• If you make minimum payments at 16.30%, you will be in debt for 185 months and end up paying a total of $5,517 in interest.
  • At 18.73%, these minimum payments will keep you in debt for 190 months, and you will have to $6,422 in interest ($905 and 16% more than the old scenario).

Credit card balances are also setting records. Equifax says the total card balance is $916 billion, a 23% increase since April 2021.

Higher rates, higher balances and inflation are a bad combination. Credit card debt was already a persistent problem for many households and the situation is getting worse. Our sister site found that 60% of credit card debtors have been in debt for at least a year, up from 50% a year ago.

The silver lining so far

Delinquencies and payment defaults on credit cards remained very low. According to the Federal Reserve, only 1.81% of credit card balances were overdue for 30 days or more in the second quarter of 2022. ) weighed only 1.97%. Delinquencies and defaults have increased a little in recent months, but they are still well below historical norms. For comparison, these figures were 2.63 and 3.65% respectively in the fourth quarter of 2019.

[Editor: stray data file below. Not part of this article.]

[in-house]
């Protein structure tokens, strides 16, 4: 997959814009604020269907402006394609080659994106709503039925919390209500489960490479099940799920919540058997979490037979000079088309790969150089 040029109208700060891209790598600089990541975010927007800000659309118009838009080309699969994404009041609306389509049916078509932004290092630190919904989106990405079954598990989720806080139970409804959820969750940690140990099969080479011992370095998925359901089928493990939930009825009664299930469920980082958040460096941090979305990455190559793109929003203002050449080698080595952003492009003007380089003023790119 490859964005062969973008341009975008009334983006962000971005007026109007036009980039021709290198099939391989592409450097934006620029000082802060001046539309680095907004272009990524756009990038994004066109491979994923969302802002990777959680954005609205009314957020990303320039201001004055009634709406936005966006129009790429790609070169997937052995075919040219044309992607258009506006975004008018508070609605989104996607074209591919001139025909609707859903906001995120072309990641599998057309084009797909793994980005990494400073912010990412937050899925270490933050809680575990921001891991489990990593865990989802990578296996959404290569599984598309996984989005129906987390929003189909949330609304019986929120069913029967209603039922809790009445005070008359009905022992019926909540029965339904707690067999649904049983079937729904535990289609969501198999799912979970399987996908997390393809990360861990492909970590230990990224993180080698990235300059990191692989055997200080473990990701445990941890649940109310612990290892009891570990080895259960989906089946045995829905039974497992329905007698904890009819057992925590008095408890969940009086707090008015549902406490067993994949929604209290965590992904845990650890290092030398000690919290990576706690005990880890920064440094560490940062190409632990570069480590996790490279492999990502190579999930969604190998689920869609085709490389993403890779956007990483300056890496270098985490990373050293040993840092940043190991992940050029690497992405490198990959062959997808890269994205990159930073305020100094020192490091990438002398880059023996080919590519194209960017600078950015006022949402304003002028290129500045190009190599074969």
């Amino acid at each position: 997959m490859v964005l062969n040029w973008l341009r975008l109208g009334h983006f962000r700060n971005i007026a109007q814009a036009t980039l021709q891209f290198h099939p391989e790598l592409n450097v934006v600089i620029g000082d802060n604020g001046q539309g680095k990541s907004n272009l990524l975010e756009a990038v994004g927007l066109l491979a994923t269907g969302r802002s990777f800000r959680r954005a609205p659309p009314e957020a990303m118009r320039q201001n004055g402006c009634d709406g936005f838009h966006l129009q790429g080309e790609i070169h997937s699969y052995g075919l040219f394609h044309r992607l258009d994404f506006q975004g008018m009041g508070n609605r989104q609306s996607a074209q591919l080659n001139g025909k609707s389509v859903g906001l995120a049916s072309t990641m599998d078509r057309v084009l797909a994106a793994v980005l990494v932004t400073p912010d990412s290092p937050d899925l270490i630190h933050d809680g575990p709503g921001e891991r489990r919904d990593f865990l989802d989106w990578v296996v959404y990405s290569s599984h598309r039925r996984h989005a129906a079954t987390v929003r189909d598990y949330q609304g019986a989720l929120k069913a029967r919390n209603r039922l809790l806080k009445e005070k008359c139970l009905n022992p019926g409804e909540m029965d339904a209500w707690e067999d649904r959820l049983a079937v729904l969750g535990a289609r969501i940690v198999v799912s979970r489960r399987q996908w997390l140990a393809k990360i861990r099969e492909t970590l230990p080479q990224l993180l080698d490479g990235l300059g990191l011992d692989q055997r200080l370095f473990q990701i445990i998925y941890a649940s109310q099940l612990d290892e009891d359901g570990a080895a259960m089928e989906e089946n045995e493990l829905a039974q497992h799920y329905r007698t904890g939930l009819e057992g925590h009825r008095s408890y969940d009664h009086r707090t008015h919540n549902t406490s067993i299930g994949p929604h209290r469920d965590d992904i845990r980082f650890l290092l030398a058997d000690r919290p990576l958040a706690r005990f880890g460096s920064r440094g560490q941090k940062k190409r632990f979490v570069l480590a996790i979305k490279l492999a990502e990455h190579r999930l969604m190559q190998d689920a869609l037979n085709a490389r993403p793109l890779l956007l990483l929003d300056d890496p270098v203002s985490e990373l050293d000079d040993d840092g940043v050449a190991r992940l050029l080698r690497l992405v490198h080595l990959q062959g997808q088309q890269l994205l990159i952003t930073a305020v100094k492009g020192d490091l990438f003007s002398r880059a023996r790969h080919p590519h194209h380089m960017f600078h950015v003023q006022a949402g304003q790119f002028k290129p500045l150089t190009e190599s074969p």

In fact, normalization is a word that has come up time and time again in recent bank earnings calls. The prevailing financial industry view, at least for now, is that chargebacks and defaults will continue to rise slowly, but not to alarming levels. The sentiment seems to be that these stats were artificially low in 2020 and 2021 as many consumers paid off debt with their stimulus payments and spent less due to pandemic concerns.

This year, the credit card industry got to have its cake and eat it too. Consumer spending has skyrocketed as COVID-19 receded, but nearly all customers are paying their bills on time. Still, storm clouds are gathering.

Credit card issuers are building up their reserves to guard against possible credit losses in the future. And while they’re not tightening their lending standards on a large scale, they’re not easing them either. The Fed’s Senior Loan Officer Survey found that 95.7% of credit card issuers kept approval standards more or less unchanged over the past quarter. Right now, cautious optimism is mixed with emergency preparedness.